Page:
15 December 2005

Wikipedia science comparable to Encyclopedia Brittanica

Yes, you read that right. The free online open-source encyclopedia better known as Wikipedia has nearly as good science as the expensive, highly-edited Encyclopedia Brittanica. This was according to peer review organized by Nature magazine.

The exercise revealed numerous errors in both encyclopaedias, but among 42 entries tested, the difference in accuracy was not particularly great: the average science entry in Wikipedia contained around four inaccuracies; Britannica, about three.
In the study, entries were chosen from the websites of Wikipedia and Encyclopaedia Britannica on a broad range of scientific disciplines and sent to a relevant expert for peer review. Each reviewer examined the entry on a single subject from the two encyclopaedias; they were not told which article came from which encyclopaedia. A total of 42 usable reviews were returned out of 50 sent out, and were then examined by Nature's news team.

Only eight serious errors, such as misinterpretations of important concepts, were detected in the pairs of articles reviewed, four from each encyclopaedia. But reviewers also found many factual errors, omissions or misleading statements: 162 and 123 in Wikipedia and Britannica, respectively.


The biggest weakness in Wikipedia appears to be its structure.

Nature said its reviewers found that Wikipedia entries were often poorly structured and confused.
"But it is not the case that errors creep in on an occasional basis or that a couple of articles are poorly written," Tom Panelas, director of [Encyclopedia Britannica] corporate communications is quoted as saying in Nature.

"There are lots of articles in that condition. They need a good editor."


Meanwhile, nature claims the articles it chose were "on subjects that represented a broad range of scientific disciplines," (Nature.com), but I beg to differ. If you look at the list, there's a lot more from biology than all the physical sciences combined, and there are mere token entries for math (Wolfram, Pythagoras’ theorem) and engineering/technology (field effect transistor), and I don't see any for the social sciences (though one can debate whether there should have been). Also interestingly, despite my background being strongly NOT biology, I know more about the biology things listed (Cambrian explosion, Punctuated equilibrium) than a number of those physics things they DO bother to mention (cavity magnetron). Who picked these articles anyway? There is a single astronomy article listed (Chandrasekhar) FYI, though one could again argue that it's astrophysics, a branch of physics.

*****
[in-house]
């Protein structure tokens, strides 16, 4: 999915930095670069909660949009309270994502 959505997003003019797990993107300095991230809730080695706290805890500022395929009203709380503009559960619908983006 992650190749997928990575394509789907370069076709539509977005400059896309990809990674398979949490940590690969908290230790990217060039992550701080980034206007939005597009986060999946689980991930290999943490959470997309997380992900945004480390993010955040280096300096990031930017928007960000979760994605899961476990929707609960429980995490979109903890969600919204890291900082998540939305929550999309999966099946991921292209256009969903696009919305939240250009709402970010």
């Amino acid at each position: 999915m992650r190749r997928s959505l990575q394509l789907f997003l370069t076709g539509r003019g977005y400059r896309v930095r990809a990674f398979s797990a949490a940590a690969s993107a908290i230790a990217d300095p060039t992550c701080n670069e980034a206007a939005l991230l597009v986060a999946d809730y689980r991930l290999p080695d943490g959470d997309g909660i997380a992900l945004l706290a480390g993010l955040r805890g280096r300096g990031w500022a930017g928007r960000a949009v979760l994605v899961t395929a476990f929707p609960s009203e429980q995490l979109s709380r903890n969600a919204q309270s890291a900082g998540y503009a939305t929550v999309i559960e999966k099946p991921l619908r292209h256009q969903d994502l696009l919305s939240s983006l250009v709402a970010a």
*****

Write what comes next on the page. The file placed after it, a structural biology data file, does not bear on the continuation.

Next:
And amusingly, the Wikipedia ones that Nature found errors in have little tag marks at the top. :)


Samit said...

How can they even compare the both? There is a world of difference btn them

zandperl said...

Wikipedia's stated goal is to have a product that is as good as a traditional encyclopedia. As I understand it, Nature just printed out the text of the pages on a certain day and sent that to the reviewers.

Of course the process creating each is different, but the product is definitely possible to compare.

Thomas Siefert said...

On the topic, but slightly off. You will not find such a great coverage of Star Trek and Futurama in any other ---pedia. Perhaps a reflection of the people who contribute.
Wikipedia is my most used reference for most anything I can think of.

zandperl said...

I also start at Wikipedia most every time I need more info. I then follow its links if I need more detail.

The one exception is for math - I find the Wikipedia math-related articles to be way too in-depth for me to comprehend, despite my math bachelor's degree! For math I usually google the term, and then end up at the respective Wolfram page. I think from now on I'll just start there.

Anonymous said...

I love wikipedia, even when it's wrong.

Check out this joint wikipedia/google search thingy
I made for a home page.